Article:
Trinity toll road backers [Vote NO!] write confusing ballot language, then claim it was drafted by their adversaries [Vote Yes!]
Oct 29, 2007
by Sam Merten
When I posted my latest conversation with Mayor Leppert, I promised a follow-up to discuss issues from the Oct. 22 forum that concerned me. The first thing that bothered me was Leppert claiming there have been “zero” private contributions since the petition drive began.
Normally this wouldn’t have been a big deal. He’s been saying this throughout the campaign. However, I was at the Oct. 17 debate at Vickery Towers when Bob Meckfessel, who was debating against Angela Hunt, admitted that a large gift had recently been given to the Trinity Trust Foundation.
This was brought up when a great question from the audience was asked. The question was, “What does the absence of a toll road in the park have to do with private donations? Why would one way or the other keep rich people from giving to the park?”
Meckfessel said he wasn’t sure because he’s not rich, but then provided this confusing answer.
“The fact is, and I think Gail Thomas would confirm this, is that private philanthropy has basically dried up during this time,” Meckfessel said. “Hopefully, once it’s resolved either way, it will start up again. In the meantime, it has come to a halt.”
Basically dried up or come to a halt? Hunt asked him if any large gifts had recently been secured and he replied, “Yeah.” Meckfessel then changed his tune.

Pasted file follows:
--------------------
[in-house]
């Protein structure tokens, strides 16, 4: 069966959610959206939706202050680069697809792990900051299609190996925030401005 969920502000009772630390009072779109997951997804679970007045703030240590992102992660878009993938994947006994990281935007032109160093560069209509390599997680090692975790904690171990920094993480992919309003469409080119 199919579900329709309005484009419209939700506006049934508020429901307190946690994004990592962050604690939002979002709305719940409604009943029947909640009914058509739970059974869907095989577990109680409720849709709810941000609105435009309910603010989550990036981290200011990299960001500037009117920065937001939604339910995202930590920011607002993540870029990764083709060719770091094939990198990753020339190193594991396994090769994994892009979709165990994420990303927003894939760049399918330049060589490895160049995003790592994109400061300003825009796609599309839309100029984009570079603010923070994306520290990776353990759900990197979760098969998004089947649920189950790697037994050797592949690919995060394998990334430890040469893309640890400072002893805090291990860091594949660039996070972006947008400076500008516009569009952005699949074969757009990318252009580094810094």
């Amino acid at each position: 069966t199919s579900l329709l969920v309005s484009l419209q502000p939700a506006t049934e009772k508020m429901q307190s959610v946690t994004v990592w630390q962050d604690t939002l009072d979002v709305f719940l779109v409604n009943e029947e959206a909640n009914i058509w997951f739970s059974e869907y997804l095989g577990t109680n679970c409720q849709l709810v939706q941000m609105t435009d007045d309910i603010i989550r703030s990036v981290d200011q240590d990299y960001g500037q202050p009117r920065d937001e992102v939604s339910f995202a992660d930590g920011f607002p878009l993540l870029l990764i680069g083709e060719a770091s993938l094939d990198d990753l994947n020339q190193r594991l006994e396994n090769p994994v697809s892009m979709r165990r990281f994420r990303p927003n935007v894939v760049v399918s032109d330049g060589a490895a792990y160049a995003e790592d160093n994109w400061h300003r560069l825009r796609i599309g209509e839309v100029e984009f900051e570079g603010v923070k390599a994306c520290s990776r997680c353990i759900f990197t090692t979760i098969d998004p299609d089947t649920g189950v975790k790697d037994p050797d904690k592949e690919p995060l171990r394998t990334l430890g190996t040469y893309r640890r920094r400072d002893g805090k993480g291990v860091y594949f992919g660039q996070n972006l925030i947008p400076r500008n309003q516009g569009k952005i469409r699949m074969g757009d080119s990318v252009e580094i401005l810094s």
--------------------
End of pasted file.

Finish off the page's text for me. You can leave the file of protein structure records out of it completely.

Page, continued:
“It [private philanthropy] has not dried up,” Meckfessel said. “It has slowed down in that it’s not flowing in as fast as it was.”
So I’ve been sitting on this, waiting for a response from Gail Thomas, president of the Trinity Trust Foundation. However, I’ve been told she’s out of town. She may or may not get back to me, but really, would Meckfessel backtrack if a donation hadn’t been made?
Of course not. With or without confirmation from Thomas, Meckfessel’s admission is a clear indication that Leppert has been lying about “zero” private donations. And it’s not like Leppert could have forgot since he’s on the board of directors of the Trinity Trust Foundation.
The other big thing I learned at Vote No’s one-sided forum was that the issue of trucks being on this road is becoming more of a concern as more people supporting the road continue to send different messages. The NTTA made it clear it doesn’t want trucks on the road and now Michael Morris, director of transportation for the North Central Texas Council of Governments, has told me trucks won’t be using the Trinity Turnpike.